(This content was originally designed to be part of my Wordcamp Europe talk of the same title. Since I unfortunately couldn't make the conference, I didn't want to let the content go to waste. So here it is.)
Being first is never easy, because you don't have the luxury of the knowledge of others' mistakes (which can help you avoid similar mistakes). Being first means that you're mostly walking around in the dark, figuring things out for yourself. This in turn mostly means you're making mistakes and learning through trial and error.
When I released my very first paid WordPress product back in November 2007, I didn't know much about the space. Much less did I know that this release would eventually kickstart the behemoth that is WooThemes today.
One of the recurring themes in this six year journey though has been that there's definite lessons to be learned from being first. Whilst being first generally holds some kind of first-mover advantage, for us it also meant that we were very inexperienced and that we were mostly figuring things out whilst making loads of mistakes.
In this post, I'd love to share some of the lessons that WooThemes learnt from being first and thus being forced to experiment with things for which we had no prior framework or point of reference.
The Mistake: For that very first product I released in 2007, my product strategy was very clear: throw everything and the kitchen sink into the product features, because I assumed that's what people wanted and I believed that it was easier to market something with 100 features than something with only 10 features.
The Problem: This strategy caused severe issues in the medium-term. Whilst it was easy to support this kind of code base and feature-set initially, it didn't scale once we reached 1,000 customers. Support and ongoing code maintenance became a huge issue and also started to carry a significant financial overhead.
Lesson Learnt: Build products that are lean and purpose-driven. Do not try to be everything for everyone.
The Mistake: Similar to how we bloated our initial products, we took the same approach to our product catalogue. Since we had great traction initially, we figured that we might just as well multiply that by releasing more products that catered to a whole bunch of different niches. We also sometimes compromised on quality in the pursuit of this quantity-approach.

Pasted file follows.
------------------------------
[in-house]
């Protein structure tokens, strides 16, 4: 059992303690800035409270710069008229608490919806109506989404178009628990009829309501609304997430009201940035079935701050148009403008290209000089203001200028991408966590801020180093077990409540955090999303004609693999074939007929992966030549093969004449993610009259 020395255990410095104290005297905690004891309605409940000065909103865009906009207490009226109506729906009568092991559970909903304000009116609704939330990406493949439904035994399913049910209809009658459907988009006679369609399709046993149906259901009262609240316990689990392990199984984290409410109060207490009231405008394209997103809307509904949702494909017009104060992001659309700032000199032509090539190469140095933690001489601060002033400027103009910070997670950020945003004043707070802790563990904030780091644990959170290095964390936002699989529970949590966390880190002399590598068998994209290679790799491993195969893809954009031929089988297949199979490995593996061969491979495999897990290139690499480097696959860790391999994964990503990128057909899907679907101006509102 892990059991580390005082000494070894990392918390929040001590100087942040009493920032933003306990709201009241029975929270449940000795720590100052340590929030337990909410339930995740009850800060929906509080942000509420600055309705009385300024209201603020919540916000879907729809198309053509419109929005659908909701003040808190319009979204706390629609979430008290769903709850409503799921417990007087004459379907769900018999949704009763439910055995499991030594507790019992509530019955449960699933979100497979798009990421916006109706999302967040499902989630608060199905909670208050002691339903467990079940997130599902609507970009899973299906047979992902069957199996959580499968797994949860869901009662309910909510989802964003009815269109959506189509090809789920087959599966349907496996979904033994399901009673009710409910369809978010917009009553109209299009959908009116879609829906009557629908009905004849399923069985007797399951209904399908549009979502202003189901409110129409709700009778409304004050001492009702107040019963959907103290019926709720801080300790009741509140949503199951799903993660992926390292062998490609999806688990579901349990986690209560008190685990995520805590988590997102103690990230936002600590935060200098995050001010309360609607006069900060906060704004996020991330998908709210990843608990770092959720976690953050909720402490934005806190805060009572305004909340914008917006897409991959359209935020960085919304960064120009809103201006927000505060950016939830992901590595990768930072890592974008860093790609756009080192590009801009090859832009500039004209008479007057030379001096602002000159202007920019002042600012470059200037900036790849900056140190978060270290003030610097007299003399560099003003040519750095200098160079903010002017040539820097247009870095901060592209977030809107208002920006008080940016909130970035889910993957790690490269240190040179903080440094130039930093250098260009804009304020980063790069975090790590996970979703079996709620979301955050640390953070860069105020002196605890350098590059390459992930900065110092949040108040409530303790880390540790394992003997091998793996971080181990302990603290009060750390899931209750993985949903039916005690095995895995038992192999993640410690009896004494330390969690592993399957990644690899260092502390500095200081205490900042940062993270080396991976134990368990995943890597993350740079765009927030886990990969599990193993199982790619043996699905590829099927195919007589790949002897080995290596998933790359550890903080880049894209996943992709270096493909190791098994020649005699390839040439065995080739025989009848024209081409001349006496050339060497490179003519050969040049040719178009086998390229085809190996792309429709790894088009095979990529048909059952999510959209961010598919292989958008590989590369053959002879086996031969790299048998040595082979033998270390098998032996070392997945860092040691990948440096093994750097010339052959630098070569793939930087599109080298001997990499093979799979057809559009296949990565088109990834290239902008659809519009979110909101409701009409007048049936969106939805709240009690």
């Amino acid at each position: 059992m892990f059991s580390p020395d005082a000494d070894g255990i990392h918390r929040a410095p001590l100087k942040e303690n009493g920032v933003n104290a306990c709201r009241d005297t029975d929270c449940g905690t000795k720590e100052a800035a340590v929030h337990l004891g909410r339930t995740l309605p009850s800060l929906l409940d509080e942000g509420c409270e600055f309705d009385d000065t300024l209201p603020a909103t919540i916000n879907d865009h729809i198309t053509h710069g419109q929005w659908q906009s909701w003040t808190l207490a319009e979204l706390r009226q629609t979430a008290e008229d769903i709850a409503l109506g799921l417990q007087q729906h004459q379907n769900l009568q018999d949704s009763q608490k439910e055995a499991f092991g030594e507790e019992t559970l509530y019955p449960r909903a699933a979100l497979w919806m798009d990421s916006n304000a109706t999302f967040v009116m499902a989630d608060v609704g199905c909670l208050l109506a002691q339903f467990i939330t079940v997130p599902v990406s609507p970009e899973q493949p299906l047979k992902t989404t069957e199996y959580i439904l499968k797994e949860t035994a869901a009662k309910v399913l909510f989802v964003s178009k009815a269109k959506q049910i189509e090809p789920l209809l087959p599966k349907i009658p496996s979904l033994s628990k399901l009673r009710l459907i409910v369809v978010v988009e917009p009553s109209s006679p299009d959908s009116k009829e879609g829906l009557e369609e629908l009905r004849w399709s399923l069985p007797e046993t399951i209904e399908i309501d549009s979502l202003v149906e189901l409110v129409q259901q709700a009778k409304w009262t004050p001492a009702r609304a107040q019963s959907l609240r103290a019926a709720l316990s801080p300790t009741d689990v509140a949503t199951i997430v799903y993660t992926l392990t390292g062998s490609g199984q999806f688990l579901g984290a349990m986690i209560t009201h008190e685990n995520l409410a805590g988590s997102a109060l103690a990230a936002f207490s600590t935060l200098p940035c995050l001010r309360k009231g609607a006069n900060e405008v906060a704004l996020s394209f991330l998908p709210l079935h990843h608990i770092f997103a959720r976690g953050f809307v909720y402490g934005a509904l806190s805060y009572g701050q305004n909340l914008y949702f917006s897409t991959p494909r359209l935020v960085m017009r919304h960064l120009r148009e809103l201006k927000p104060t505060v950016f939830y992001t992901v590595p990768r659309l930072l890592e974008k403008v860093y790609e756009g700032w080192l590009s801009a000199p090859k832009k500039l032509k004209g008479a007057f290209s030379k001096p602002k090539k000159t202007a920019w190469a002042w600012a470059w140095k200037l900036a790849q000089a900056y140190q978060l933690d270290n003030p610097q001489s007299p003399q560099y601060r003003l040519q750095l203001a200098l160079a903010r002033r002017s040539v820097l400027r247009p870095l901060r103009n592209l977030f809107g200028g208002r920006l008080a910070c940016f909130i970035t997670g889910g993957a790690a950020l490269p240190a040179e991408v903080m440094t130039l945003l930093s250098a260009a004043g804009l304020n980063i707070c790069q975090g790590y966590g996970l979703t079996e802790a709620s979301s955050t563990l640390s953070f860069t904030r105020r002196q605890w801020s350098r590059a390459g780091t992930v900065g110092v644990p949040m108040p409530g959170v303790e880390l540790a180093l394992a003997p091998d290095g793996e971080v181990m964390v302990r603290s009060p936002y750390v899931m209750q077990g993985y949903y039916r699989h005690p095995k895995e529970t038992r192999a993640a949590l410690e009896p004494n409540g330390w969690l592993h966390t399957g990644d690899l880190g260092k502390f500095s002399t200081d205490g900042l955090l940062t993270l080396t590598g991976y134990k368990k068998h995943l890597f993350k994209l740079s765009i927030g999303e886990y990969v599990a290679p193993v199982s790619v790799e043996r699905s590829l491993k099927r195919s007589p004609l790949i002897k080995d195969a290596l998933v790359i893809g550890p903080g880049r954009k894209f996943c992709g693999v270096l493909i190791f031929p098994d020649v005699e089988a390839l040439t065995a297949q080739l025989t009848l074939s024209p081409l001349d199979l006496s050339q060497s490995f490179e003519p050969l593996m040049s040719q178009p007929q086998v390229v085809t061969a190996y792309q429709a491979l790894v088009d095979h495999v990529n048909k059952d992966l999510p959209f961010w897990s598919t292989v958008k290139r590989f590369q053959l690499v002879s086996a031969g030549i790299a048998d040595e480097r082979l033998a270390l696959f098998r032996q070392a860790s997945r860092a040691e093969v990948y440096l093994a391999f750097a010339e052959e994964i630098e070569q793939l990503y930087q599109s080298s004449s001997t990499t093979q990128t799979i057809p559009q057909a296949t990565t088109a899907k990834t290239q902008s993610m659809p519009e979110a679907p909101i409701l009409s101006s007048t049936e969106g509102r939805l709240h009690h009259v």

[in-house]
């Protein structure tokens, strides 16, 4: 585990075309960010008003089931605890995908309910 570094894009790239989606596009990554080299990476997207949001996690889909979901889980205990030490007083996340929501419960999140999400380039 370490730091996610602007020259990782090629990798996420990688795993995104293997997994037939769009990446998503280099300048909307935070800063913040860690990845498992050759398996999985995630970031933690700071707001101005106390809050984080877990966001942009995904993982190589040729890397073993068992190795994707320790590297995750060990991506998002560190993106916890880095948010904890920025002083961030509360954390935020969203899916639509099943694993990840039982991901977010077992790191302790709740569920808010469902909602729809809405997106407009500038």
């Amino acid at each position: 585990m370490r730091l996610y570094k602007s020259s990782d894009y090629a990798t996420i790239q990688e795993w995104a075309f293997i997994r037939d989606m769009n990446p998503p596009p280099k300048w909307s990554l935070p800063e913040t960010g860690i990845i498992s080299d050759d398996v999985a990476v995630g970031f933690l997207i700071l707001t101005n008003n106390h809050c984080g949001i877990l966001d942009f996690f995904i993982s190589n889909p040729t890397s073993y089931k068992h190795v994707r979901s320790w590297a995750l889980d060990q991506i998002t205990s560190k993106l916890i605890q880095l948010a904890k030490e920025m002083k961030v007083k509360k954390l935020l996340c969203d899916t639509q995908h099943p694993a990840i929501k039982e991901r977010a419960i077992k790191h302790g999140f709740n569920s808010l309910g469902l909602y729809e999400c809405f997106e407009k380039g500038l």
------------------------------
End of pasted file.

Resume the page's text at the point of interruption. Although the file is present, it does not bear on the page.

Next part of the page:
The Problem: In the medium term, we started to see that a big majority of these products were never gonna deliver appropriate ROIs. On top of that, having to support and maintain such a huge product catalogue generated a huge drain on our resources and capacity.
Lesson Learnt: Always pursue quality over quantity. More is almost never better.
The Mistake: In April 2012 we got hacked and lost about 6 weeks of data. This was one of the most brutal experiences in our history and we ultimately got a bit lucky in how we managed to resolve this.
The Problem: We trusted our hosting provider too much and when they said that our backups were sorted, we took this for the absolute truth. What happened though was that while our backups were running on a separate box, it was also accessible from the main box. So the main box and subsequently the backup box got hacked.
Lesson Learnt: Make sure you fully understand all the most important parts of your business; don't just trust a 3rd party with this. If you're an eCommerce or SaaS business, your server (environment) is the most important part of your business.
The Mistake: In our early days, we used to regularly release free products as a way to introduce more (prospective customers) to our brand and products. This was based on the initial traction that I had created doing this on my own blog prior to releasing that first product in November 2007.
The Problem: Our hypothesis was that if we could convert even a small percentage of free users, we'd be rich. The last time I ran an analysis on these numbers (late 2012), less than 1% of free users ever paid us anything, and the average spend was a measly $1.97.
Lesson Learnt: Traffic generated from free stuff is great, but, if you can't convert it, it's a vanity metric. The only way to earn revenue from free stuff is if you can easily close the loop (i.e. the "upgrade" consideration from free to paid is very obvious to the user).
The Mistake: Our initial business model (pricing, revenue model and support) was based on our very early data and traction. Whilst we tweaked our pricing about three times in the first 3 years, the model always stayed the same.
The Problem: Years later our data started to show that this model was never gonna be sustainable and we had to take decisive action to ensure that we would be profitable in the longer term. We also used to always grandfather existing customers when we did change things, which meant that we were also grandfathering legacy mistakes and inefficiencies.
Lesson Learnt: Sometimes you have to make hard decisions, but you'll always be better off making them. Grandfathering is a great idea, but not always the best option. Your business model needs to progress and evolve with your business, not stand still.
The Mistake: We used to be really bad at analytics and measuring of any kind. And then lean startup happened and we were scrambling trying to get better at this. Because this was an important part of the business which we were just ignoring. Right?
The Problem: So we made the mistake that we would just start measuring everything and we'd make decisions based purely on that data. If the data said no and our intuition / experience said yes, we'd decide no. Very binary.
Lesson Learnt: Data should always be balanced with intuition. Entrepreneurship is still a skill and no amount of data alone can make you better at running your business.